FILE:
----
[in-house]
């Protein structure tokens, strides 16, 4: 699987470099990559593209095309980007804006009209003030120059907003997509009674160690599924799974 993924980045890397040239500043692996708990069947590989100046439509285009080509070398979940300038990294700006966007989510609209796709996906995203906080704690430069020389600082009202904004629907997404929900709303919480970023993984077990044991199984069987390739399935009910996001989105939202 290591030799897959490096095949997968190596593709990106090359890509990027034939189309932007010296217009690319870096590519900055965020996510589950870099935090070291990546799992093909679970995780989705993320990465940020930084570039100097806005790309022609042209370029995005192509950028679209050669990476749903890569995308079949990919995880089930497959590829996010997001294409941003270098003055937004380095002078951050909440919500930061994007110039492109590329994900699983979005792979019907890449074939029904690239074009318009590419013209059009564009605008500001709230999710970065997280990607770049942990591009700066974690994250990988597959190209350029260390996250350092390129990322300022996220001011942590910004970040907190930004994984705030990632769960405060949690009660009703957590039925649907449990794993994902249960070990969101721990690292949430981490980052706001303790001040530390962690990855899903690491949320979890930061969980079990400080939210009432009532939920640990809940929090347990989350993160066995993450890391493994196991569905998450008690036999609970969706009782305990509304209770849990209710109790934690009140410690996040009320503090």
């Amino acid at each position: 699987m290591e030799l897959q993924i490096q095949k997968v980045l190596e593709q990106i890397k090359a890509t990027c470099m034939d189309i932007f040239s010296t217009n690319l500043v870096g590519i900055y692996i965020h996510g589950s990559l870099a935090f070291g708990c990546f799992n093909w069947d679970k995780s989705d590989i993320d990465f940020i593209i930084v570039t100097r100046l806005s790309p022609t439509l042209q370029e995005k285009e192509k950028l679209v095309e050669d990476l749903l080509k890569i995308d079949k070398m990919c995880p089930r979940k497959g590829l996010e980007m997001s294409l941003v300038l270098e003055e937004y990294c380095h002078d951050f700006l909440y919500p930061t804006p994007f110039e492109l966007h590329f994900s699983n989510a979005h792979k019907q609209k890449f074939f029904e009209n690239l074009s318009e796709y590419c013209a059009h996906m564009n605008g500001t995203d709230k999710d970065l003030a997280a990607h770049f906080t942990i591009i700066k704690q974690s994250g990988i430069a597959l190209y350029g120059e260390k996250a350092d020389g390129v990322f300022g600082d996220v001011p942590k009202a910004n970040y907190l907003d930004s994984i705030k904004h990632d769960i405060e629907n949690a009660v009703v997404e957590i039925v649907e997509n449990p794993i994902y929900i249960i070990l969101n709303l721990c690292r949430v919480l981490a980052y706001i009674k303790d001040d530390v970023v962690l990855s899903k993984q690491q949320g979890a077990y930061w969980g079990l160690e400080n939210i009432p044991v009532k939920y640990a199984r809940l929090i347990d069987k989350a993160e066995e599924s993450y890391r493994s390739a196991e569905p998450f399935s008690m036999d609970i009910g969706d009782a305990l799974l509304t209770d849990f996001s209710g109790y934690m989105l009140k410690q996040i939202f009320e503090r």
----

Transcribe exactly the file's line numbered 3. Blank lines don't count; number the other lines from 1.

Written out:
């Amino acid at each position: 699987m290591e030799l897959q993924i490096q095949k997968v980045l190596e593709q990106i890397k090359a890509t990027c470099m034939d189309i932007f040239s010296t217009n690319l500043v870096g590519i900055y692996i965020h996510g589950s990559l870099a935090f070291g708990c990546f799992n093909w069947d679970k995780s989705d590989i993320d990465f940020i593209i930084v570039t100097r100046l806005s790309p022609t439509l042209q370029e995005k285009e192509k950028l679209v095309e050669d990476l749903l080509k890569i995308d079949k070398m990919c995880p089930r979940k497959g590829l996010e980007m997001s294409l941003v300038l270098e003055e937004y990294c380095h002078d951050f700006l909440y919500p930061t804006p994007f110039e492109l966007h590329f994900s699983n989510a979005h792979k019907q609209k890449f074939f029904e009209n690239l074009s318009e796709y590419c013209a059009h996906m564009n605008g500001t995203d709230k999710d970065l003030a997280a990607h770049f906080t942990i591009i700066k704690q974690s994250g990988i430069a597959l190209y350029g120059e260390k996250a350092d020389g390129v990322f300022g600082d996220v001011p942590k009202a910004n970040y907190l907003d930004s994984i705030k904004h990632d769960i405060e629907n949690a009660v009703v997404e957590i039925v649907e997509n449990p794993i994902y929900i249960i070990l969101n709303l721990c690292r949430v919480l981490a980052y706001i009674k303790d001040d530390v970023v962690l990855s899903k993984q690491q949320g979890a077990y930061w969980g079990l160690e400080n939210i009432p044991v009532k939920y640990a199984r809940l929090i347990d069987k989350a993160e066995e599924s993450y890391r493994s390739a196991e569905p998450f399935s008690m036999d609970i009910g969706d009782a305990l799974l509304t209770d849990f996001s209710g109790y934690m989105l009140k410690q996040i939202f009320e503090r």